Again it’s listed as a Gravel/Hybrid/MTB but the tracks and green grade cycle route we’ve used for the forest sections offer simple, unchallenging riding on all-weather surfaces. That makes it great for an introduction to gentle off-road riding and off-piste adventuring whatever age and experience your group is. Unfortunately the number of busy, fast roads in the area mean we wouldn’t advise trying to create an on-road alternative to this route, though.
While it’s only classified as a B road it’s best to take care on the road south from Thetford town centre as it can be busy at times. Particularly at the south end where you pass a supermarket and fast-food restaurant. The bike path starts just before the roundabout, though, so you’re soon rolling along parallel to the main road, which is still noisy but safe and with an unspoilt forest view if you look left.
From the bike path you join the now quiet road through the village of Elveden. The name points to the woodland fairy folk having had a significance here for millennia before the planting of the modern forest in the 1920s.
The village also has a large hall which is home to the Guiness family and their excellent farm shop, restaurant and recently opened Dog and Scone tearoom which is great for an early stop. Keep an eye out for the spectacular Corinthian column war memorial too.
Elveden also gives its name to the Center Parcs holiday complex that you’ll pass after taking the bridge over the A11 so again be aware of increased traffic on this stretch of road at times.
After a couple of km you’ll turn right off the road into the Forestry Enterprise section of the forest which has an open-access policy for riders. We’ve plotted our route to intersect with the Green (suitable for all ages and experience levels) graded Shepherd’s Trail to keep navigation easy.
This will wind you gently in an anti-clockwise direction on a variety of simple purpose-built singletrack trails or broad fire roads back to the Forest Centre at High Lodge. Here you’ll find a picnic area, café, toilets, play areas and the start of all the official cycle routes through the forest. There’s a car park here too if you’d rather just drive to the centre and start your ride from here.
From the centre you have a choice of taking the Forest Road or the first 2.5km of the Beater MTB trail. This is a Blue rather than Green trail, but there’s nothing more challenging on the sandy singletrack than a few roots and a couple of tight turns, so if you take it steady it’s a lot of fun.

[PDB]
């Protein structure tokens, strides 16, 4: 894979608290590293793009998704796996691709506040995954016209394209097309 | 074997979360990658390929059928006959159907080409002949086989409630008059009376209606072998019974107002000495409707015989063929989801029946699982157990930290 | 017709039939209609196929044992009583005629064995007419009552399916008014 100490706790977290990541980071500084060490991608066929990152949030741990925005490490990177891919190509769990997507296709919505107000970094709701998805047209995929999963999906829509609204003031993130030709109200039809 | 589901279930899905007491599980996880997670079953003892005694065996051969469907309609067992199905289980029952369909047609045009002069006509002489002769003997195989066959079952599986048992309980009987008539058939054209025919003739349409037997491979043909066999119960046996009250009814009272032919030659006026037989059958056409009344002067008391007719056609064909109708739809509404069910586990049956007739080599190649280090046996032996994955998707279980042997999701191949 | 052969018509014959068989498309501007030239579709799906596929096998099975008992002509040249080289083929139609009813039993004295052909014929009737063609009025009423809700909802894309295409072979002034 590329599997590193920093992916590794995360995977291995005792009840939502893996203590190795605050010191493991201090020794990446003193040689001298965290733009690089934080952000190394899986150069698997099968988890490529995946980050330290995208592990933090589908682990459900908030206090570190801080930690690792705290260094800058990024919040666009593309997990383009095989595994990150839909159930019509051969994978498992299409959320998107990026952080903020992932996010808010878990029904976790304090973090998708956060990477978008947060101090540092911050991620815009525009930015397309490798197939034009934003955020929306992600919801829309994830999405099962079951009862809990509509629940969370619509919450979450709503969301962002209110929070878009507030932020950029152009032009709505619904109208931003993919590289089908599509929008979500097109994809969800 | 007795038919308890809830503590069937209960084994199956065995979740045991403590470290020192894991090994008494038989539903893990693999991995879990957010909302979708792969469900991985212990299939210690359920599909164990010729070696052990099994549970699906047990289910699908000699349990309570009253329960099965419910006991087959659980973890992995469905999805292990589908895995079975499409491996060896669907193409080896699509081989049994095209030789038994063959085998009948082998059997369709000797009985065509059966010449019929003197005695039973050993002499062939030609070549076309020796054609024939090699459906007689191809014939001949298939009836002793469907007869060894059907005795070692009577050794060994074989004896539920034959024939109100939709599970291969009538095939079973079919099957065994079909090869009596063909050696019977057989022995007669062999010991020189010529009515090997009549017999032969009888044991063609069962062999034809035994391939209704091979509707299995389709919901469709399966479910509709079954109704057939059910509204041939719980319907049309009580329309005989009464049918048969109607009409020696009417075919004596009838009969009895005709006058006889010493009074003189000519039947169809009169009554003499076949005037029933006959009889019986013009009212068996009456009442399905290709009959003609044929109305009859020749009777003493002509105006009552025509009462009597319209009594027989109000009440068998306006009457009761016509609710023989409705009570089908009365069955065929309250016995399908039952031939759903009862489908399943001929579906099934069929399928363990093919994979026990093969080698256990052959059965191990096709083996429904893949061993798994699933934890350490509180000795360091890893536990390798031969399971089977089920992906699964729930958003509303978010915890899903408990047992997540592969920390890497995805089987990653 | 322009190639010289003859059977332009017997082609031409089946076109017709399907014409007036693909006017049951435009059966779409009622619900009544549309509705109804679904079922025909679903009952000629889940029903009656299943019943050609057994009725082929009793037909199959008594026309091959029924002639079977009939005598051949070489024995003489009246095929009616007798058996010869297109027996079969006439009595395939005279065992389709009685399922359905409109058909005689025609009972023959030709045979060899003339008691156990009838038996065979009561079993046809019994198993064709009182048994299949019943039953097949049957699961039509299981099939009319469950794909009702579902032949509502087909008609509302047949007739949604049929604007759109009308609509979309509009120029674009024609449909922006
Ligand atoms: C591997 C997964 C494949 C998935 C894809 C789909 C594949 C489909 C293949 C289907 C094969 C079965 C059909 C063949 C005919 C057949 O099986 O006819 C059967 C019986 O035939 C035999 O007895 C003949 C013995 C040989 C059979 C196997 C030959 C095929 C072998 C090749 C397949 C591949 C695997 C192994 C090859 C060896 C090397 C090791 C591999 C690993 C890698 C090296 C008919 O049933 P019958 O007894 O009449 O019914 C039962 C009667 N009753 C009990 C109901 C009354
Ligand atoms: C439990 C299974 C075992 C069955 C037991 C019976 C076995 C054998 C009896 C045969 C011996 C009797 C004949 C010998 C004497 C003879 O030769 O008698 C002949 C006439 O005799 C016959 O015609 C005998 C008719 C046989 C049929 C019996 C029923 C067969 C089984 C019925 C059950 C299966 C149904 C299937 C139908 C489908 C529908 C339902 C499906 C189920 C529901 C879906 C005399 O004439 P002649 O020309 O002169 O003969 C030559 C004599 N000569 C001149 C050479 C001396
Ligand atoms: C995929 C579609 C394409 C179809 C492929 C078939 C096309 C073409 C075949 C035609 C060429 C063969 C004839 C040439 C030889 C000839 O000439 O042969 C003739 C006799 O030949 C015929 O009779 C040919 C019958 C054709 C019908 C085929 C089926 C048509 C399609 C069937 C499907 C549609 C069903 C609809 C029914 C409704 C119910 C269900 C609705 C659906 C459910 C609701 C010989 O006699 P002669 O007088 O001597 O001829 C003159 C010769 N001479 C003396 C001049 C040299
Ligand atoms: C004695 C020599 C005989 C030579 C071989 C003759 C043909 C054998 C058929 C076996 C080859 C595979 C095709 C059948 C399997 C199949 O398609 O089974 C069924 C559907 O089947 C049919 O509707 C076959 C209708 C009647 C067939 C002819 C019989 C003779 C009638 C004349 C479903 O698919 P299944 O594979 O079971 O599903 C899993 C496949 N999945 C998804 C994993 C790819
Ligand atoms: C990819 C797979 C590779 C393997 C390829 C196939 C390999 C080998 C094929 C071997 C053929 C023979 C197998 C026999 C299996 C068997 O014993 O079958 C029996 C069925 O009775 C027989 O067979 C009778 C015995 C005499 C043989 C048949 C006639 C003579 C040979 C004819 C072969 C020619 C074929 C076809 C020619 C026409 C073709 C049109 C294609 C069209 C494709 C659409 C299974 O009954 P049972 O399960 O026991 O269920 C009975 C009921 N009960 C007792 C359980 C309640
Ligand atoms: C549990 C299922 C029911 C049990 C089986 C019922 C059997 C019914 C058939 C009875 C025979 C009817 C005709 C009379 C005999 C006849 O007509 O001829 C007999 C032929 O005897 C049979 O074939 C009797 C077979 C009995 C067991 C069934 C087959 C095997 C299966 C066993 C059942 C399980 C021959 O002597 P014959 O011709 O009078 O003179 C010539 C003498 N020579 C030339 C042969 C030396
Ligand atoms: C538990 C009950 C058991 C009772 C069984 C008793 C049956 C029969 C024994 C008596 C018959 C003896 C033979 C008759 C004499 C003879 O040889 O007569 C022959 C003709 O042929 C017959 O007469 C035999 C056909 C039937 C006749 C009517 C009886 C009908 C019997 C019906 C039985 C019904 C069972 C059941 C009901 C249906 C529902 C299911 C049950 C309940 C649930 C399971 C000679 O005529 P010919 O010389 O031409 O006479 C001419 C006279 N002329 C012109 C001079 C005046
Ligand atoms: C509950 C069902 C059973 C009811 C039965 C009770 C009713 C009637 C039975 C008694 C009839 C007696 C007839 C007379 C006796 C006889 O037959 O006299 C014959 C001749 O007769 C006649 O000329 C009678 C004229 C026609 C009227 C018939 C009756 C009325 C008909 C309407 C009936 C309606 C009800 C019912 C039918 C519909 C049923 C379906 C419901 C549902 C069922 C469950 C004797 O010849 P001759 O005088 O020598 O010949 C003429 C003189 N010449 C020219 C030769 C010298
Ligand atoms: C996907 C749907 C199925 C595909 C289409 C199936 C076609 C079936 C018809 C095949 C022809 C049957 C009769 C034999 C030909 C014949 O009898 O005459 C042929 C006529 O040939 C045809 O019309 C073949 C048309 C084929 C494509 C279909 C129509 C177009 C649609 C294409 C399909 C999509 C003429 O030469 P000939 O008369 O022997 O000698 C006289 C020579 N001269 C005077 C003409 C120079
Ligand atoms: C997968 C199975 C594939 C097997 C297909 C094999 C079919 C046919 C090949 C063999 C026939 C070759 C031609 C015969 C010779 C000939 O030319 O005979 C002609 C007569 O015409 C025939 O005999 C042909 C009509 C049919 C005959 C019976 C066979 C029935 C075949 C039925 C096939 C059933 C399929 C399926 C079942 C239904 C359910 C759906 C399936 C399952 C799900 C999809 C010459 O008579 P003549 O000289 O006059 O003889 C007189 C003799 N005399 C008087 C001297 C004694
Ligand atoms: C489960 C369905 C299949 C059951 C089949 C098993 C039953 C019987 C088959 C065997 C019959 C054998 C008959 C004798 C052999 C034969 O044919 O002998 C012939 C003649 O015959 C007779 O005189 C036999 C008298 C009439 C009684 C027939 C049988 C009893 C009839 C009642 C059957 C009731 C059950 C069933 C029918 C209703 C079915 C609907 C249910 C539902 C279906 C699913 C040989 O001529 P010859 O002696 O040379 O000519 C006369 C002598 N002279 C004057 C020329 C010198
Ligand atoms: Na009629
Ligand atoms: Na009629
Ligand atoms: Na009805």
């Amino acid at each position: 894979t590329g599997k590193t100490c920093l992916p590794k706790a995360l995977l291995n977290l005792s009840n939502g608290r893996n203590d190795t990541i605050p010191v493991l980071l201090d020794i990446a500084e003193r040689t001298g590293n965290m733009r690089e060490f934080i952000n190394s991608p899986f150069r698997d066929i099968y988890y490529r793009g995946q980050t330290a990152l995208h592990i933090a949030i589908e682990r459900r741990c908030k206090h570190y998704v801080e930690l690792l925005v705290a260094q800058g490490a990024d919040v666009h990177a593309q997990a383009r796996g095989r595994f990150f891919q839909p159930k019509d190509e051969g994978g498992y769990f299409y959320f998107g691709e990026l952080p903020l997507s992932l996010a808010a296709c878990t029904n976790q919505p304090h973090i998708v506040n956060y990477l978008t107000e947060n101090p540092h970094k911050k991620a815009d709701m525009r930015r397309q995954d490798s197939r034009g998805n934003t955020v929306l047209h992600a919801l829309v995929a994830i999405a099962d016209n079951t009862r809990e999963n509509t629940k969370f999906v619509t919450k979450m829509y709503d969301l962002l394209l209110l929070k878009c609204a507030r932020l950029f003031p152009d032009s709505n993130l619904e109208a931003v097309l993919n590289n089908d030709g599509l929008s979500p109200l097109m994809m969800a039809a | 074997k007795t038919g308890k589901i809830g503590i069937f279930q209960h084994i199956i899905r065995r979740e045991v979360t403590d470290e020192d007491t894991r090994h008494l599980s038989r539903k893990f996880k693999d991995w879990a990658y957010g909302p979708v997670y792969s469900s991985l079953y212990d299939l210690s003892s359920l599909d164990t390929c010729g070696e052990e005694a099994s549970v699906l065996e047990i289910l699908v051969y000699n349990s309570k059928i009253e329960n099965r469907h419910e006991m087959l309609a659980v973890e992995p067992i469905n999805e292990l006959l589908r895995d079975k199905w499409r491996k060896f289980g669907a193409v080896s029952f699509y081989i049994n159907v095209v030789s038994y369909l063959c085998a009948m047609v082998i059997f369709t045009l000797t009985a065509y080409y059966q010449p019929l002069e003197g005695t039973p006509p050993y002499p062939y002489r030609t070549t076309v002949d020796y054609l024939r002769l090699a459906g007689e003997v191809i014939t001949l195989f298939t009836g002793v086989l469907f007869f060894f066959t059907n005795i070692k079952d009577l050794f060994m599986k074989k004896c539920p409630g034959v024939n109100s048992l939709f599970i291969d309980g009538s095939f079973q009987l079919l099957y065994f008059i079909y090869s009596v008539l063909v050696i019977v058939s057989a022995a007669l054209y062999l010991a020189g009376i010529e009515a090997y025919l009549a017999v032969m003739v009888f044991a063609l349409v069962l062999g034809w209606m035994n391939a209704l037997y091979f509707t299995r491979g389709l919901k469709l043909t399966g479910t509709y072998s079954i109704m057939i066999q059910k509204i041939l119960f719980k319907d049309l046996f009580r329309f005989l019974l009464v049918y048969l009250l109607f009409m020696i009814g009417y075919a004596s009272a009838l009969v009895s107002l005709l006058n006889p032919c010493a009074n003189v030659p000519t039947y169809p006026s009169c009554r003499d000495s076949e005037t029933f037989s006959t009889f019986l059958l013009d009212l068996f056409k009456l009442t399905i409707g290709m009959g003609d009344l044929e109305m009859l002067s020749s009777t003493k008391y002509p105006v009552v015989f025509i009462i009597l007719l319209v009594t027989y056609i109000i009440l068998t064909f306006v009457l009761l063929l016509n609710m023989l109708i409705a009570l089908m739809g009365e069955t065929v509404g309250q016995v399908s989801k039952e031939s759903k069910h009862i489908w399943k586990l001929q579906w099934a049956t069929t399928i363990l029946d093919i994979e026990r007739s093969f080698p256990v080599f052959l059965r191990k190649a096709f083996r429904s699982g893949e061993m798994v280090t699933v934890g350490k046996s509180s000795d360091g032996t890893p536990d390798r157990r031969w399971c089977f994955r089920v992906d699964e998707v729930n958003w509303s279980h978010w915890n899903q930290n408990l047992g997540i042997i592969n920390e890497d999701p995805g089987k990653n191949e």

Follow the trail around to the visitor centre road and turn left to the forest road. Then cross straight over into the forest and follow the fire road straight ahead until you meet the quiet wooded road to Santon Downham. This village was expanded with some rather utilitarian-looking grey houses for forestry workers when Thetford Forest was being created in the 1920s, but the heart is still a lovely collection of traditional brick and flint cobble cottages.
Follow the NCN 30 signs to Santon Warren out of the far side of the village and over the white iron bridge across the River Thet. This featured in episode 50 of the famous ‘Dad’s Army’ Home Guard sitcom, a top-rated TV show with regular viewing figures of almost 20 million in the UK through the late 1960s, ’70s and ’80s; it’s still shown globally to this day.
At this point you’ve got two choices. The official route stays on the road for a km after the bridge before turning right into the warren, following the fire road to the main road crossing and then heading east out of the forest.
Alternatively, you can hook out and back along forest tracks and a short section of quiet road to the prehistoric site of Grimes Graves. We’ve fully detailed the story of this fascinating prehistoric industrial site in the description for Route 1, but with more than 400 mine shafts and linking underground galleries used for flint mining it’s well worth a detour.
Some of the shafts and galleries are still accessible to climb down, but only if the English Heritage-curated site is open. Check visitor times before you make the trek round to the far side where the gate is or just take a look at the heathland site from the open south side.
After carefully crossing the main road follow the broad, but very quiet road 3km eastwards, making the most of the last bit of tranquil, forest bathing on this loop. Turn southwards to roll gently down and then up again to the beautiful unspoilt village of Croxton with its circular church tower and traditional cottages. Cresting the open farmland to the south you’ll roll under the A11 and then back into Thetford ready for some food, your next cycling adventure or both.
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